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Where the Wild Things Are: November

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It’s November. Perhaps you’ve unmothballed your winter sweaters and laid in a supply of hand-warmers. Outside, what are the wild ones up to? How do animals prepare for winter?

The snowy tree cricket’s song is slowing down. The colder the weather, the slower the beat. If you don’t have a thermometer handy, that snowy tree cricket will do just as well: count the number of chirps it makes in fifteen seconds, and then add 37. That’s the temperature, in degrees Fahrenheit!

The ruffed grouse is busy growing strange extensions on the sides of its toes. Its feet, like homemade snowshoes, will eventually double their surface area, enabling the grouse to walk easily atop the fluffiest snow. In spring, these “combs” disappear again.

Ruffed grouse foot, with extensions 
Photograph by Mary Holland

Woolly alder aphids are being blown far and wide. They secrete a cottony white covering, made from the sap on which they live. These aphids are hardly more than a few millimeters in length, but when dispersing thickly on the wind in fall, they can seem like an early snow flurry in and around wet alder swamps.

Woolly Aphid
Photograph by Hilma Anderson

Where’s that dazzling male cardinal you’ve come to expect in your honeysuckle hedge? Lately he’s gone a strange ashy color, as if he’s been sitting too long on a bookshelf. Are his summer feathers worn? Quite the contrary! He has just molted himself a brand-new suit. Many of these new feathers, however, have gray tips, giving him a duskier look. By March, those tips are worn away, and there he stands, in an old coat of red that only appears new!

The snowshoe hare and the long-tailed weasel are both sporting small patches of white around the feet and ears. By December, these two will be well camouflaged for the winter landscape.

Snowshoe Hare in Transition
Photograph by D. Sikes

Along the roadsides, yarrow (Achillea millefolium) has finished its second flowering of the year and is looking more like a winter weed. But if you pluck the lacy, carrot-like fronds at the base of the plant, though, you’ll still get a whiff of strong spice. These are the leaves the Greek hero Achilles used to stanch the wounds of his compatriots on the windy plain of Troy, three thousand years ago. Brew yourself a tea made from these leaves and you’ll sweat bullets.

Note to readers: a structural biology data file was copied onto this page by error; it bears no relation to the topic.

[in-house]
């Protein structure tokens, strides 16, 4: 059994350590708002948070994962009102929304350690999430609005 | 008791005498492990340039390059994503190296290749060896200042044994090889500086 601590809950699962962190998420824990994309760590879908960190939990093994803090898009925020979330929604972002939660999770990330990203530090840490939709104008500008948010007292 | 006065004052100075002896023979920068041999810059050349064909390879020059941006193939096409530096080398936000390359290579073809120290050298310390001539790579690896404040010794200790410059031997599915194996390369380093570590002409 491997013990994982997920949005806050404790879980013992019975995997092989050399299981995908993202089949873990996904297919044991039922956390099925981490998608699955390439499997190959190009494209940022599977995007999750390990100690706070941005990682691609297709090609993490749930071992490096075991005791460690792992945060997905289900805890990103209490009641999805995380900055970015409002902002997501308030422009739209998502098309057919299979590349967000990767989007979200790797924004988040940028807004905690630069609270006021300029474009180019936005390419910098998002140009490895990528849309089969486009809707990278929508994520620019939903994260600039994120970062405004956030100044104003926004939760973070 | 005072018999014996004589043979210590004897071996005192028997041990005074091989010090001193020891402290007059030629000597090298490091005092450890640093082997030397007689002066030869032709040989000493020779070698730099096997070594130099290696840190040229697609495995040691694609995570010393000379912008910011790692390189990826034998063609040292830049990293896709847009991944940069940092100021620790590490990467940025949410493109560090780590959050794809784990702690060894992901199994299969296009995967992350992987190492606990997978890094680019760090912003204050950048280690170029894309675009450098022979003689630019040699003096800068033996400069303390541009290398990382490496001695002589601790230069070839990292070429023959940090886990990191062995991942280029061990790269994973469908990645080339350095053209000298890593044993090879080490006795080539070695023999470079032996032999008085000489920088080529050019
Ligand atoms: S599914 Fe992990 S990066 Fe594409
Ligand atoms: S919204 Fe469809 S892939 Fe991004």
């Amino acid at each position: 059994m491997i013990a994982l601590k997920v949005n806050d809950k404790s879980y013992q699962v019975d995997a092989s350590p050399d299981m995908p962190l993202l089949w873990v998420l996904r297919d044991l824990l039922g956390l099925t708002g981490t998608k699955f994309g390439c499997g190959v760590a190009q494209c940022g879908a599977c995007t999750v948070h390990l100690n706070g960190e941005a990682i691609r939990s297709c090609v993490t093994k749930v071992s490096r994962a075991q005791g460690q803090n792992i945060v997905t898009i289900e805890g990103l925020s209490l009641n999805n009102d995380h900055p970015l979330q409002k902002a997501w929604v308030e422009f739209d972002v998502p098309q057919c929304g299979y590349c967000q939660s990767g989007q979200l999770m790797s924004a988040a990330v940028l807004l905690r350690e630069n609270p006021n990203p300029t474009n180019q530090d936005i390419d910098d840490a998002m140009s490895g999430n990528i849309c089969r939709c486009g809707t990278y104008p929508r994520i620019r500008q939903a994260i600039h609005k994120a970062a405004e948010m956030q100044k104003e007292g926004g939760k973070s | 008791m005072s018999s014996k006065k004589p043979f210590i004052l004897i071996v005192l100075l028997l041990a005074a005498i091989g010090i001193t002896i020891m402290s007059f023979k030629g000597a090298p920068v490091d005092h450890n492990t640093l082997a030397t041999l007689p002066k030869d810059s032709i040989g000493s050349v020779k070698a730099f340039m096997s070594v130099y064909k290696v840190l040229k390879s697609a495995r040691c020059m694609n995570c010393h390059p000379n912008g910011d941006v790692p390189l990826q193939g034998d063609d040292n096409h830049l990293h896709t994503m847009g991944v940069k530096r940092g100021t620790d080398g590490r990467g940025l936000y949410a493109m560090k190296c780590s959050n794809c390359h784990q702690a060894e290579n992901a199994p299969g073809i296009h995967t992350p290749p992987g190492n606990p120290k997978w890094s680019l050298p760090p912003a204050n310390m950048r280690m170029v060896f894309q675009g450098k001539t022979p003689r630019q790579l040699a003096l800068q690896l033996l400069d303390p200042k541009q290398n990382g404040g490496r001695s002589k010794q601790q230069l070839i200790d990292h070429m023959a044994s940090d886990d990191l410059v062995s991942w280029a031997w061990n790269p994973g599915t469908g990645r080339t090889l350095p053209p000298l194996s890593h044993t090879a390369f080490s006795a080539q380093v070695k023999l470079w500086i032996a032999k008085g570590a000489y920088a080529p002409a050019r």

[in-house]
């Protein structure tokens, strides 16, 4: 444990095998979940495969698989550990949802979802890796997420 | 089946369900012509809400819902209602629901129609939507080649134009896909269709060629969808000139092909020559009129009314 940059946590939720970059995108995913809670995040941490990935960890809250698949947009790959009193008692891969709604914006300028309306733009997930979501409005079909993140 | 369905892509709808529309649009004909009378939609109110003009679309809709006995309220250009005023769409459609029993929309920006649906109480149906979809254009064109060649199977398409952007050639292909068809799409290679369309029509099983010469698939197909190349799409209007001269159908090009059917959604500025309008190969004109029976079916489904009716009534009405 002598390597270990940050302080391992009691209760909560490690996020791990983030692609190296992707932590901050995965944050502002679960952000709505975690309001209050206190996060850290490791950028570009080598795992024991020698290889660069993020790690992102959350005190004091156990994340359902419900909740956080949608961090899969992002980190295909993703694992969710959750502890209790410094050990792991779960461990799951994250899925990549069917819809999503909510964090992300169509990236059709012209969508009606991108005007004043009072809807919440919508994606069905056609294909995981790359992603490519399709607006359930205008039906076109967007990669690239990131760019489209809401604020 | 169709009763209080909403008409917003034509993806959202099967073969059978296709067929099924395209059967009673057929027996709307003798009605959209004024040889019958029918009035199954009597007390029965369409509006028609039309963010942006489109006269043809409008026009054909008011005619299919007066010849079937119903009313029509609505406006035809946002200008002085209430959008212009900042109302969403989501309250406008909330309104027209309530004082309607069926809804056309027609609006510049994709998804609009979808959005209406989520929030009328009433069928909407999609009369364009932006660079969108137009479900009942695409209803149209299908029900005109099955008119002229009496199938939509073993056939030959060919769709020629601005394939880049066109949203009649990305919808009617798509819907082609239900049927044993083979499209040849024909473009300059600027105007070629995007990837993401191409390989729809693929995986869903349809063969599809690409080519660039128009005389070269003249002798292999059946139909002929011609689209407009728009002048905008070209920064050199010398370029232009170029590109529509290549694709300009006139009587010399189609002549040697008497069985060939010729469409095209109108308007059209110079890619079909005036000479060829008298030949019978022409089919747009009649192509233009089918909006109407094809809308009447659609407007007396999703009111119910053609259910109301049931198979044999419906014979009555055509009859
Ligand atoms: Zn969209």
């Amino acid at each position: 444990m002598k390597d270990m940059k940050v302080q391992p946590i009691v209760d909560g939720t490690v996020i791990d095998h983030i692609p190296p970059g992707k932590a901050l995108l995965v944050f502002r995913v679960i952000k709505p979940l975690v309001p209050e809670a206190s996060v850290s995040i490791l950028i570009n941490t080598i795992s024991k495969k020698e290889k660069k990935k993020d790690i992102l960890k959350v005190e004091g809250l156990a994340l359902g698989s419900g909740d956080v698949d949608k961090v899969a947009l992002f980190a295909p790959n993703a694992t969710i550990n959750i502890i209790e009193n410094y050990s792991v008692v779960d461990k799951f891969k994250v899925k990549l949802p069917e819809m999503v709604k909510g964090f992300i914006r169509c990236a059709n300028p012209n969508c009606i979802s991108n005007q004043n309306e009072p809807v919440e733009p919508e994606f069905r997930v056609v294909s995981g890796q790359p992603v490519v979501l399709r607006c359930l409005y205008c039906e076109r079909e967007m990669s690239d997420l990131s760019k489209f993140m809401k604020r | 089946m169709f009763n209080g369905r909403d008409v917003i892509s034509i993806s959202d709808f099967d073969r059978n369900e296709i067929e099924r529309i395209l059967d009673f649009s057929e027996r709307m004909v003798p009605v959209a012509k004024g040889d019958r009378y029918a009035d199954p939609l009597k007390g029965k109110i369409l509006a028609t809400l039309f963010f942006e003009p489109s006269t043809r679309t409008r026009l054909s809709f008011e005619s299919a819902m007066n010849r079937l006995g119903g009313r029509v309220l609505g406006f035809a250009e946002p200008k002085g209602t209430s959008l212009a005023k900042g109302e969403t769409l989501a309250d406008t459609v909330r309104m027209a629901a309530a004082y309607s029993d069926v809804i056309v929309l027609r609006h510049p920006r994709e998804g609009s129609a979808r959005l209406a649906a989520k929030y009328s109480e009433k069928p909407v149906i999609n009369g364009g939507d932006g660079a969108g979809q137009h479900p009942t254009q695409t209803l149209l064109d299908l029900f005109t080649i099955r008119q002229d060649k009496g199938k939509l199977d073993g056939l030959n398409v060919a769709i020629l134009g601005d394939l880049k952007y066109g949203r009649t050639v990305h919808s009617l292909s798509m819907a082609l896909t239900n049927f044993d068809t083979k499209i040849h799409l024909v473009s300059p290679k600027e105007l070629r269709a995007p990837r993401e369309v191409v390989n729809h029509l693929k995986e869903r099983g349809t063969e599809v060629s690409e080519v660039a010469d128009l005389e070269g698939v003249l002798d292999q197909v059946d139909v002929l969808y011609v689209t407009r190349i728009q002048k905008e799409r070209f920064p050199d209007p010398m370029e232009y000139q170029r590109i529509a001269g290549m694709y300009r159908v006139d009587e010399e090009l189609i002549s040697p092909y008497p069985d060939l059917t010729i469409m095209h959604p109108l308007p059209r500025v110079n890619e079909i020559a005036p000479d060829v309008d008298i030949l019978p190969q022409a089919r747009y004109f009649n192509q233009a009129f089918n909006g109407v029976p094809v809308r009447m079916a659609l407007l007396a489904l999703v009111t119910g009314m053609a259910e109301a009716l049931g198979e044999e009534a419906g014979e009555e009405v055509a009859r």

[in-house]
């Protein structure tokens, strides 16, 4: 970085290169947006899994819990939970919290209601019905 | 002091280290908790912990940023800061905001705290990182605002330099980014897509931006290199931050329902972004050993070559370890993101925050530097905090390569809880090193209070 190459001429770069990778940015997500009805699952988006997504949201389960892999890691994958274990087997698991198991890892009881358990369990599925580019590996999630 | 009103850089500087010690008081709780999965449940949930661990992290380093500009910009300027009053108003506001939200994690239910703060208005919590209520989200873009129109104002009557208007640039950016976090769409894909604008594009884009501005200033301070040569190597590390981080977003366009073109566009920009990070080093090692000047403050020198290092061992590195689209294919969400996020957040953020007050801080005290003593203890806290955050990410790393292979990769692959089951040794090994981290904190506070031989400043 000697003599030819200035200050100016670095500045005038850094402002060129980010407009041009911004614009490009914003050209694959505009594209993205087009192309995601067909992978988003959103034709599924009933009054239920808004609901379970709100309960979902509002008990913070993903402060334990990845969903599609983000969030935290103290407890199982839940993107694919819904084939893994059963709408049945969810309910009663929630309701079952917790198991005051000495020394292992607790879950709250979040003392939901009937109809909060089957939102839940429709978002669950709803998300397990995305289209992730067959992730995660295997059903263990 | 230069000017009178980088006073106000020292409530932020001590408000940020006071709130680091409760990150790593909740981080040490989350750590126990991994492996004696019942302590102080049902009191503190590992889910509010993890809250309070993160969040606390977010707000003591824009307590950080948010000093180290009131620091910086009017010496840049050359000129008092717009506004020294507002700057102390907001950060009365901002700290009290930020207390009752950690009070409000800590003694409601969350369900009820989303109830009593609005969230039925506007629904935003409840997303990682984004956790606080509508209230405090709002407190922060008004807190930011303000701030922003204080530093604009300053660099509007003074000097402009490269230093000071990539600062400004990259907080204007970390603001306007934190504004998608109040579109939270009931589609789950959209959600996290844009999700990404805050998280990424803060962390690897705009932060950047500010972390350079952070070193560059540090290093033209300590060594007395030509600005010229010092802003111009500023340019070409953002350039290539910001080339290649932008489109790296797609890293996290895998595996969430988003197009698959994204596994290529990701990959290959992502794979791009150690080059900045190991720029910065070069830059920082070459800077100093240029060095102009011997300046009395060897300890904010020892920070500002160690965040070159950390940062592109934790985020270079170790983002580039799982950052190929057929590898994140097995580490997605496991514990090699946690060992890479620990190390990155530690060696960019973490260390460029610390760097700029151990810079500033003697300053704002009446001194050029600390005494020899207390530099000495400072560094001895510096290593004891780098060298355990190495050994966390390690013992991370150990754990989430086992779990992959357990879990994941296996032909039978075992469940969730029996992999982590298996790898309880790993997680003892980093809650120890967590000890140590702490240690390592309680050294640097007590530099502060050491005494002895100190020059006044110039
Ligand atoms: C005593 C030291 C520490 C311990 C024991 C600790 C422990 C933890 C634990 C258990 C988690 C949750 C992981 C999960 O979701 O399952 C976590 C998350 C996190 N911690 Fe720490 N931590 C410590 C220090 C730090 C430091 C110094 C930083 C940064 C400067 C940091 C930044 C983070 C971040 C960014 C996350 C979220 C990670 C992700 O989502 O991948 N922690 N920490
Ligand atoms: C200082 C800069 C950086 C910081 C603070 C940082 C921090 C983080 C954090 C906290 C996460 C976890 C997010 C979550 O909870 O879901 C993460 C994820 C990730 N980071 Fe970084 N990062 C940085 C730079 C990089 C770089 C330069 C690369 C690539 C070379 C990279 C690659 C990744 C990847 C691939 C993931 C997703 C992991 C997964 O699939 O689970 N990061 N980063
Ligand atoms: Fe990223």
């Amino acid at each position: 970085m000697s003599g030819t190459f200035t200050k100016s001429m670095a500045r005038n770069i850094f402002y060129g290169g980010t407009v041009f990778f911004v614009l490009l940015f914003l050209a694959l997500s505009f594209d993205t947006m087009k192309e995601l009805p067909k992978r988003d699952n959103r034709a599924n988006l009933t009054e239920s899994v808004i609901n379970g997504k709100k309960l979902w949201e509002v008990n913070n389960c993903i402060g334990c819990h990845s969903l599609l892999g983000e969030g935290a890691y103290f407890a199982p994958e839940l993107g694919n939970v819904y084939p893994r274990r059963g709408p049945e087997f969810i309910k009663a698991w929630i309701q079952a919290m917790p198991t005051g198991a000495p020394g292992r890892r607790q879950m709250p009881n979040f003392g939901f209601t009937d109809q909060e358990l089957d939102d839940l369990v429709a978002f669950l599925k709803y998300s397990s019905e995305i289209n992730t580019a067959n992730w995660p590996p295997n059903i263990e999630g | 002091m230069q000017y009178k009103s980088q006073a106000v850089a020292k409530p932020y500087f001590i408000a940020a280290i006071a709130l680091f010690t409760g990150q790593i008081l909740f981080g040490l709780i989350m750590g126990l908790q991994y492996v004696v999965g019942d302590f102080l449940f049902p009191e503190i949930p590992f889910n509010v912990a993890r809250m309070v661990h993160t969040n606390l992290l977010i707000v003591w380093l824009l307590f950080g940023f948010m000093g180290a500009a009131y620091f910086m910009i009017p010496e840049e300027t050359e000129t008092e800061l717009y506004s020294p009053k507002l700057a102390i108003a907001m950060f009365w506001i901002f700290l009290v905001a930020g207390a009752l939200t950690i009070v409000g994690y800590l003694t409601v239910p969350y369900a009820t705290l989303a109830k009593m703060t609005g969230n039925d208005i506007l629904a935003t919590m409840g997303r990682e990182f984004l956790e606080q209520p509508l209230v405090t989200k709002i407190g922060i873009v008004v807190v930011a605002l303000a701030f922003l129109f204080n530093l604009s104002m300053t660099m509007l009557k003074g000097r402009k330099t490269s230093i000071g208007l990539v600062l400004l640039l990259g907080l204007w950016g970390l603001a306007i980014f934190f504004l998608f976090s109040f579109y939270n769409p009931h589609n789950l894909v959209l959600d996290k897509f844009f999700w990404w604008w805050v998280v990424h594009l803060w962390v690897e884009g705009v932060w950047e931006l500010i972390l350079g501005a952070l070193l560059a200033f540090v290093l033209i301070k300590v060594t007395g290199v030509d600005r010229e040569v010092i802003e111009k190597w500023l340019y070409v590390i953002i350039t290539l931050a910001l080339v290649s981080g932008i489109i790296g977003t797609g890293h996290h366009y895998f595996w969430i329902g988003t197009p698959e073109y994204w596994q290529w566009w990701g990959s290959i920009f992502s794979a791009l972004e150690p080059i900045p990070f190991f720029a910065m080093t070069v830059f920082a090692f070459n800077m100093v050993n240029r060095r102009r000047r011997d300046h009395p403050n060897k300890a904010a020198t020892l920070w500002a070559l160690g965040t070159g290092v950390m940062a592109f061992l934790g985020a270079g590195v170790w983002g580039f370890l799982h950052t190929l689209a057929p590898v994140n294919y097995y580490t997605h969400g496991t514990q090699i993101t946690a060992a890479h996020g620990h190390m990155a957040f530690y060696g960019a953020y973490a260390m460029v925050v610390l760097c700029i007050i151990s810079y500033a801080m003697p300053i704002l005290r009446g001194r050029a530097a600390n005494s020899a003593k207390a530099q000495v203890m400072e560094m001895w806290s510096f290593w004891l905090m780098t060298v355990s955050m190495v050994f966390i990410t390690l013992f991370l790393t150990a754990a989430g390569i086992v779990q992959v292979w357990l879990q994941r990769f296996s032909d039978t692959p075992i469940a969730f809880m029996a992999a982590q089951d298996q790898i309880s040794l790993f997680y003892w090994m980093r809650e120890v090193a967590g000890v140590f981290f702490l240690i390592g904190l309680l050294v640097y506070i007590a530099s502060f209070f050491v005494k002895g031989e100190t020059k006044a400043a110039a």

Female Mission Blue Butterfly on Yarrow
Photograph by Patrick Kobernus

And what’s the news in your local carpenter ant colony? Egg-laying has stopped; the ants are packing their bags to move to a more protected place for the winter, either underground or to the warm center of a hollow tree. When their formidable avian predator, the pileated woodpecker, comes knocking, he’ll have to go to great lengths to find them.

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Larches, also known as tamaracks, are flaring up in bright yellows and golds before dropping their needles. Our only deciduous evergreen, it makes a spindly, shivery Christmas tree, tinselled all winter long by dried knots of the lichen known as “old man’s beard.”

Tamarack in Fall 
Photograph by Allen Norcross

In quick-moving streams and rivers, stonefly larvae are feeding on other tiny aquatic insects, or on other bits of decayed vegetable matter gleaned from the water. One of the few insects active in winter, you can see the adults basking along the shore on sun-warmed rocks in the middle of February, looking for a mate.

Stonefly (Tallaperia maria)
Photograph by David H. Funk

Gray squirrels are still busy caching acorns and beech-nuts all over their territory, which can be seven acres or more. Their memories are up for the task: though estimates range widely, some squirrels appear to recover nearly 80 percent of their hidden food.

Fall webworms are emigrating from their messy silken tents in the outer branches of black cherry and crab apple, finding shelter in a flap of bark or burrowing into the leaf-litter on the forest floor. They will overwinter here in cocoons, to emerge as moths next spring.

Fall Webworm in Walnut
Photograph by Jane C. Martin

Crows are migrating out of the northern part of their range and massing into extraordinary black clouds of ruckus. They will roost together communally all through the winter. All through the farm-country of the Midwest, a single stretch of tree-line between open fields might host over 200,000 individuals for the night.

In my own home, the plans are for a quieter, more solitary evening. A fire is laid, cordwood and kindling and a few twists of newspaper, arranged just so. A short-lived stove-sculpture, made mostly of air, they balance, precarious, ready to flare. Oil sizzles in the popcorn pot. The last shallow light of afternoon, which ends so early, oozes under the door. Long underwear, woolens, and a pair of thick socks make the bulky new uniform of the season. The hand hesitates, then strikes one match against the matchbox, which sputters aloud a moment before it takes. 


Interested in further reading about plant and animal preparations for the cold months ahead? Read Donald Stokes’ excellent Guide to Nature in Winter [Little, Brown: 1976], which catalogues many of the rites of the season described above. 

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